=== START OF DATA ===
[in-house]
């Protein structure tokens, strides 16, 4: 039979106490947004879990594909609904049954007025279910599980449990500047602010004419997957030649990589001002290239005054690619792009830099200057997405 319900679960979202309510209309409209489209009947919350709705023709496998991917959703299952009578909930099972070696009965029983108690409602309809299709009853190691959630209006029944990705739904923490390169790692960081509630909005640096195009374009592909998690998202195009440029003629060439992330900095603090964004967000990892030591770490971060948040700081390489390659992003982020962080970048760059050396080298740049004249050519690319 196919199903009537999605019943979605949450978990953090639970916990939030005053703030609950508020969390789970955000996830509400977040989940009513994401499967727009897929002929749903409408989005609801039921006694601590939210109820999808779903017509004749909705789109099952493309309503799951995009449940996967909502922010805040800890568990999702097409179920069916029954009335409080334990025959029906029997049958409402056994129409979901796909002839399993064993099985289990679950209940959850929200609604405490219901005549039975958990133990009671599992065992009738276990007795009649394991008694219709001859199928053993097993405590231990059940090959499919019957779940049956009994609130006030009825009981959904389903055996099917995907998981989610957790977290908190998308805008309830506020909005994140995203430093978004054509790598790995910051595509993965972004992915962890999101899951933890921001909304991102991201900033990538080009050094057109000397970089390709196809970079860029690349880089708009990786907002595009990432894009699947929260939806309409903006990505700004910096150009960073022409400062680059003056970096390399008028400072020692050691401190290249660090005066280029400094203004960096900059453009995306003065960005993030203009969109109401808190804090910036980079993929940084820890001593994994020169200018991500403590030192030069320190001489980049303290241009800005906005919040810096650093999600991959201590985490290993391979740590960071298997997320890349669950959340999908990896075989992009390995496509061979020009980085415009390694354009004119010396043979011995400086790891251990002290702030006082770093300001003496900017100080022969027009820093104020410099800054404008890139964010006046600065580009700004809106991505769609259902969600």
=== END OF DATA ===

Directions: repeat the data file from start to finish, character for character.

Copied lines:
[in-house]
């Protein structure tokens, strides 16, 4: 039979106490947004879990594909609904049954007025279910599980449990500047602010004419997957030649990589001002290239005054690619792009830099200057997405 319900679960979202309510209309409209489209009947919350709705023709496998991917959703299952009578909930099972070696009965029983108690409602309809299709009853190691959630209006029944990705739904923490390169790692960081509630909005640096195009374009592909998690998202195009440029003629060439992330900095603090964004967000990892030591770490971060948040700081390489390659992003982020962080970048760059050396080298740049004249050519690319 196919199903009537999605019943979605949450978990953090639970916990939030005053703030609950508020969390789970955000996830509400977040989940009513994401499967727009897929002929749903409408989005609801039921006694601590939210109820999808779903017509004749909705789109099952493309309503799951995009449940996967909502922010805040800890568990999702097409179920069916029954009335409080334990025959029906029997049958409402056994129409979901796909002839399993064993099985289990679950209940959850929200609604405490219901005549039975958990133990009671599992065992009738276990007795009649394991008694219709001859199928053993097993405590231990059940090959499919019957779940049956009994609130006030009825009981959904389903055996099917995907998981989610957790977290908190998308805008309830506020909005994140995203430093978004054509790598790995910051595509993965972004992915962890999101899951933890921001909304991102991201900033990538080009050094057109000397970089390709196809970079860029690349880089708009990786907002595009990432894009699947929260939806309409903006990505700004910096150009960073022409400062680059003056970096390399008028400072020692050691401190290249660090005066280029400094203004960096900059453009995306003065960005993030203009969109109401808190804090910036980079993929940084820890001593994994020169200018991500403590030192030069320190001489980049303290241009800005906005919040810096650093999600991959201590985490290993391979740590960071298997997320890349669950959340999908990896075989992009390995496509061979020009980085415009390694354009004119010396043979011995400086790891251990002290702030006082770093300001003496900017100080022969027009820093104020410099800054404008890139964010006046600065580009700004809106991505769609259902969600």